Unless you've been living under a rock for the past, oh say 18 months, you might have heard that the housing market has seen better days. Recently, though, opinions have surfaced that it may have finally hit rock bottom and some signs of improvement should be coming within months. For example, new and existing home sales, while still extremely weak, have flattened out and housing inventories haven't grown significantly larger in recent weeks. In news this week, the pending home sales index actually increased 5.3 percent in June and reached its highest level since last fall. On the surface, it was generally a positive report. However, a considerable portion of these contracts can likely be attributed to sales of foreclosed homes that are contributing to the supply glut in numerous markets.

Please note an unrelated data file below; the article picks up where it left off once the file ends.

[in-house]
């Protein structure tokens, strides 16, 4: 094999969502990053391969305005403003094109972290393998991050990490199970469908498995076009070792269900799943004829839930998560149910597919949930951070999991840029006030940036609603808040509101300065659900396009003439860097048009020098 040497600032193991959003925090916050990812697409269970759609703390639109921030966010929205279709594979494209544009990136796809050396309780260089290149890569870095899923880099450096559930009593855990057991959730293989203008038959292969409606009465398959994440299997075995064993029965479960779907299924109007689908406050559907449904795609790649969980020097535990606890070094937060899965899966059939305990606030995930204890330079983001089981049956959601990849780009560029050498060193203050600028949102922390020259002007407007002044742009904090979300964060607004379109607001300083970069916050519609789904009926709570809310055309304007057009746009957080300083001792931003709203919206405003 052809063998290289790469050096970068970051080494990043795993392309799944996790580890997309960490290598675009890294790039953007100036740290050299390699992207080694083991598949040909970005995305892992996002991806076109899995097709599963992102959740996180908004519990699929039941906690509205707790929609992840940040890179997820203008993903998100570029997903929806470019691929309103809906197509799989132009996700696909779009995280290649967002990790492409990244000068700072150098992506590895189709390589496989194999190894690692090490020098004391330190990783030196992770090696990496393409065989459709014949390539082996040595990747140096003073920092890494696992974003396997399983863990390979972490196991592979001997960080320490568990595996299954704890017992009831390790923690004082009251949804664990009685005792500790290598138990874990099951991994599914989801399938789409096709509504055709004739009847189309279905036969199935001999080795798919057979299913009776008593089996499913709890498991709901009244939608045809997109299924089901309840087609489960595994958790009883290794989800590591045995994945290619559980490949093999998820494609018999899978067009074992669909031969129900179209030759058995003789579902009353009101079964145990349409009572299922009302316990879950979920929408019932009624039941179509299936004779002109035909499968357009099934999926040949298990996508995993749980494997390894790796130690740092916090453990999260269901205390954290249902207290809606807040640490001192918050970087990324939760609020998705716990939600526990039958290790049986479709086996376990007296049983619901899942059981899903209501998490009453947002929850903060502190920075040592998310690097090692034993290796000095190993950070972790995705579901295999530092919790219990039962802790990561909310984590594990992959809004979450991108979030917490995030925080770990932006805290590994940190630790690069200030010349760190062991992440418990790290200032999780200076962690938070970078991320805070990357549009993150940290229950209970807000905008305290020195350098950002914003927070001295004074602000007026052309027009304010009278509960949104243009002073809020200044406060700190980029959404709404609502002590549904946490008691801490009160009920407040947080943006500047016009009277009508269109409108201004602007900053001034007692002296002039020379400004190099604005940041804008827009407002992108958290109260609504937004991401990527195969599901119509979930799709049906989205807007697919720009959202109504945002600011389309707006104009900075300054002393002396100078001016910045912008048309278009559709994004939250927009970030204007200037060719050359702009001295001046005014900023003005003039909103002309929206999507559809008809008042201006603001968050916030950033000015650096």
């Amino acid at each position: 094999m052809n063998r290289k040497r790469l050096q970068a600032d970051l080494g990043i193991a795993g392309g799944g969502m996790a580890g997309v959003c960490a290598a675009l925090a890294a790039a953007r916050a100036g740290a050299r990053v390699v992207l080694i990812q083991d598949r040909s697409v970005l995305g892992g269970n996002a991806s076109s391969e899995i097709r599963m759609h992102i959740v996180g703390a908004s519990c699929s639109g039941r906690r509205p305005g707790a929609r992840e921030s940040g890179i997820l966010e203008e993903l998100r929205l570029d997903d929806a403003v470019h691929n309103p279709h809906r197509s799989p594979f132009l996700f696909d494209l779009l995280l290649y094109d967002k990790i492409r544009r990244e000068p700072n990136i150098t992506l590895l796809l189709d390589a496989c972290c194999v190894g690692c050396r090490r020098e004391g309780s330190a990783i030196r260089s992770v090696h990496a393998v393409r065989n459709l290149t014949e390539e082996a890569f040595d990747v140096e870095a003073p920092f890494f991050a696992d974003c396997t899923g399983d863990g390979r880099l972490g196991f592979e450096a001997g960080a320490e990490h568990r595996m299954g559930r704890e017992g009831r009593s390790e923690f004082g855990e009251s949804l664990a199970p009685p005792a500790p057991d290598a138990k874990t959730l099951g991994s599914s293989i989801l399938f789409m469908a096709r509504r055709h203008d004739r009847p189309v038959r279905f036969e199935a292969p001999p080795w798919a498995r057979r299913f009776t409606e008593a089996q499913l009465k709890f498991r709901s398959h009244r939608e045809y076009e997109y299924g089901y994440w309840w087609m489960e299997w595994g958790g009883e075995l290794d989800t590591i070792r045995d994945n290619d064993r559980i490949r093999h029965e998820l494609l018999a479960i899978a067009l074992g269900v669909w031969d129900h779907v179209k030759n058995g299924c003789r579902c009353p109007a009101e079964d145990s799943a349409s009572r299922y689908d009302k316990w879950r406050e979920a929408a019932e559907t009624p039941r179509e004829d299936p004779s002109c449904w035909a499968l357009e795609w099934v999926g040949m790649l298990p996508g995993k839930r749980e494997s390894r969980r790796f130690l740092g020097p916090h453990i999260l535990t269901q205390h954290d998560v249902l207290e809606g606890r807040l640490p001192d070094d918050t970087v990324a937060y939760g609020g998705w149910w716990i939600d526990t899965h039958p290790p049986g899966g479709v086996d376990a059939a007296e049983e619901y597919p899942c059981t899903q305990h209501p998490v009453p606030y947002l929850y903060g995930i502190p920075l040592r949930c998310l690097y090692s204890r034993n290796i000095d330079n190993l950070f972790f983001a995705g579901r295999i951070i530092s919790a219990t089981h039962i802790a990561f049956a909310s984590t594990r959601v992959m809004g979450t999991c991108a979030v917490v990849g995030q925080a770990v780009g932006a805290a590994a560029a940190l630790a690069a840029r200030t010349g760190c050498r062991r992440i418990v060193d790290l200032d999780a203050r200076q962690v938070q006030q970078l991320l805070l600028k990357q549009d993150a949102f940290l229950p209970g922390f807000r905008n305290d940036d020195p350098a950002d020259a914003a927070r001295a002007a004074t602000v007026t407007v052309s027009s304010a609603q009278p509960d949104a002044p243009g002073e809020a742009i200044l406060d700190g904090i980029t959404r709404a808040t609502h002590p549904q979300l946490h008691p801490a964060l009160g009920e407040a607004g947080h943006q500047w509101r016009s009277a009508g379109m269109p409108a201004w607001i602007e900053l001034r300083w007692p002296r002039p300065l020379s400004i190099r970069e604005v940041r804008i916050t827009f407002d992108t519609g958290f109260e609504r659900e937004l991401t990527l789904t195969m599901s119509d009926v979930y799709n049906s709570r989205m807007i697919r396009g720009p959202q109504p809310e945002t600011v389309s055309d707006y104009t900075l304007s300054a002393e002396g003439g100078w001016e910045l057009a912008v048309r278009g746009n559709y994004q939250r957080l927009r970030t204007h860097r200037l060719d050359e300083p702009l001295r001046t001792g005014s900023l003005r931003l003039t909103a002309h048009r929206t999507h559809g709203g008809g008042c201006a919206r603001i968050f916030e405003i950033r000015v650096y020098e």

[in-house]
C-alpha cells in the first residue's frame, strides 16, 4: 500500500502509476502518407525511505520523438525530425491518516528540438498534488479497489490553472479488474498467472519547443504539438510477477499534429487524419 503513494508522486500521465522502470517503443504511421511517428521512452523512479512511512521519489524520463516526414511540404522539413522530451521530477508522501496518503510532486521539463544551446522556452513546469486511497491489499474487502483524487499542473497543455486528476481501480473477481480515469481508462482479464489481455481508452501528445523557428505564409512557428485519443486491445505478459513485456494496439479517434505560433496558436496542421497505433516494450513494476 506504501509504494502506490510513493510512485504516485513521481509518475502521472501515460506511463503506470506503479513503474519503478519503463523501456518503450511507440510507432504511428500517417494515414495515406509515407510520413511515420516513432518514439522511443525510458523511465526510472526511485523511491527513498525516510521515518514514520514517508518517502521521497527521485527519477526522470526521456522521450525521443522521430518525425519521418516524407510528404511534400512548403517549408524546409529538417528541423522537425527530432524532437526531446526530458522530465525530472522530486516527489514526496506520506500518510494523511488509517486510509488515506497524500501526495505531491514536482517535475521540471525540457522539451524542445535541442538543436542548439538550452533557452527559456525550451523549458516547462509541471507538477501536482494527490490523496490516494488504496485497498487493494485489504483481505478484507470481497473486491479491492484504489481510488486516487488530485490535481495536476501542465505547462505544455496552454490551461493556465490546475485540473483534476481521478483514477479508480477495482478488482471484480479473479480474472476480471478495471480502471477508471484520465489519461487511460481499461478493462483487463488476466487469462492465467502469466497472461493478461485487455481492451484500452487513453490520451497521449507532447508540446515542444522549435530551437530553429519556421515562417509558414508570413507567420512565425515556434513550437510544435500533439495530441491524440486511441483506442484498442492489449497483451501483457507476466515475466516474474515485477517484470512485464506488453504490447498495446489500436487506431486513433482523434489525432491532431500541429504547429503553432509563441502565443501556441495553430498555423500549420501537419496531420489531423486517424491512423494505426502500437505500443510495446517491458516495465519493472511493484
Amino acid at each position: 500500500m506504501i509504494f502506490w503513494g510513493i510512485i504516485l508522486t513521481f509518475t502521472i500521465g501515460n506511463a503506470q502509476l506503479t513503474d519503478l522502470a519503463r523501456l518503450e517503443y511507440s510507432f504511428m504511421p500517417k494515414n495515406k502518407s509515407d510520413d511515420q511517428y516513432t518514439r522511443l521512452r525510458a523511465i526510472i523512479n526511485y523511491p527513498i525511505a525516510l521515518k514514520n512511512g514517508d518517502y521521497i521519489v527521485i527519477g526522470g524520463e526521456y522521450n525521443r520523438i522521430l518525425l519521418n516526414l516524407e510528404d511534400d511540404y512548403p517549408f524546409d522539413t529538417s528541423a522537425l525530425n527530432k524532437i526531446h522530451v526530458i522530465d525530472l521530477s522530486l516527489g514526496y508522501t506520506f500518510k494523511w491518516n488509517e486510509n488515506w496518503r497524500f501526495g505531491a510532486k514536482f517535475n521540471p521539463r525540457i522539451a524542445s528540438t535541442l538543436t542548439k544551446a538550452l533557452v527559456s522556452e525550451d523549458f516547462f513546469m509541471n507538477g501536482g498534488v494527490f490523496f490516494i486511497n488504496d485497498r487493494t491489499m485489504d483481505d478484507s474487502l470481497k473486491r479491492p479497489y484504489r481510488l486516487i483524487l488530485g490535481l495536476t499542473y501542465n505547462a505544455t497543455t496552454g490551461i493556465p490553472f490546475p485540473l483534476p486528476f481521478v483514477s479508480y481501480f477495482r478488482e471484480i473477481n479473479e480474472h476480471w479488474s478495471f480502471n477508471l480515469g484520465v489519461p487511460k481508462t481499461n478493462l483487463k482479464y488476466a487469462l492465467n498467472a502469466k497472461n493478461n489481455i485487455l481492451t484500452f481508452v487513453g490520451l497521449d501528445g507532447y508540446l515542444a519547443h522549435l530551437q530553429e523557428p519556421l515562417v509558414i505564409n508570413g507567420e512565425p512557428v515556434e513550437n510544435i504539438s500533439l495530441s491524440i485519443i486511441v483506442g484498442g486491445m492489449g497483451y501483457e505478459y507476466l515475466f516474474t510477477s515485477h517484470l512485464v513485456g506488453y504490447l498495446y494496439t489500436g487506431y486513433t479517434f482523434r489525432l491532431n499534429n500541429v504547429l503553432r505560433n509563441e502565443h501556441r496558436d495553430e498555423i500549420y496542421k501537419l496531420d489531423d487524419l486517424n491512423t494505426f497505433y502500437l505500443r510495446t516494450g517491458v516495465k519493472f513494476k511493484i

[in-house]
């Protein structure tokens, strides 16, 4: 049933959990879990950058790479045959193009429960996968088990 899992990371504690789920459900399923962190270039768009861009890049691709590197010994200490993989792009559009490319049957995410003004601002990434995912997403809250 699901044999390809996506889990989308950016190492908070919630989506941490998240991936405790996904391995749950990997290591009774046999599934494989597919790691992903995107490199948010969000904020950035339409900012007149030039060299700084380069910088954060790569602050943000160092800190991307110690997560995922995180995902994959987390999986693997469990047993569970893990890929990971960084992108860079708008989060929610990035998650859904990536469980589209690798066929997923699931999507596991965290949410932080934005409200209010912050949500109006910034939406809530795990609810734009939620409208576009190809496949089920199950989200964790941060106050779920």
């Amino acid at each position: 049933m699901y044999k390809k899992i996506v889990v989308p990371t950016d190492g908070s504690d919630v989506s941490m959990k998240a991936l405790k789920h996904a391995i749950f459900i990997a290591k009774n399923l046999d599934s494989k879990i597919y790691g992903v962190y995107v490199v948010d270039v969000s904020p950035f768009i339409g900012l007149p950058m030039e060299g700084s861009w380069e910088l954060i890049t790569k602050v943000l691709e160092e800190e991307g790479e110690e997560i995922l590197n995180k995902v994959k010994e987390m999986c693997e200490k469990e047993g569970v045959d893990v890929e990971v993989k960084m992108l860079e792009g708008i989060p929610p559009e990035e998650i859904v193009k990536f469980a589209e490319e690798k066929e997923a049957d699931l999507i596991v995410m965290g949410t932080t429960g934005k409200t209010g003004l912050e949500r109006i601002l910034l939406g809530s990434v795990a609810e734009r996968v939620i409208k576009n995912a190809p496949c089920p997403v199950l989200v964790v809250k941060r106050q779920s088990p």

And even still, there are ominous rumblings that inventories could face further renewed upward pressure. According to this article (subscription required), 2007-vintage mortgages are going bad at a faster clip than those originated back in 2006. Needless to say, this will remain a serious headwind to stabilization, much less recovery, for both the housing and credit markets. Indeed, the current housing market freefall is already rivaling what occurred during the dreary early 1980s recession and has spelled doom (or near-doom) for several banks and other financial entities. The correction has been much more abrupt this time around. Back then, the peak to trough movement in new housing starts took over 4 years (1978 to 1982) to fully play out compared to less than 3 years (January 2006 through June 2008, assuming we're close to a trough). Does this mean the broader housing market will rebound faster this time? That is a hard one to pin down, but one thing is for certain it will be a while until one can call it a seller's market again.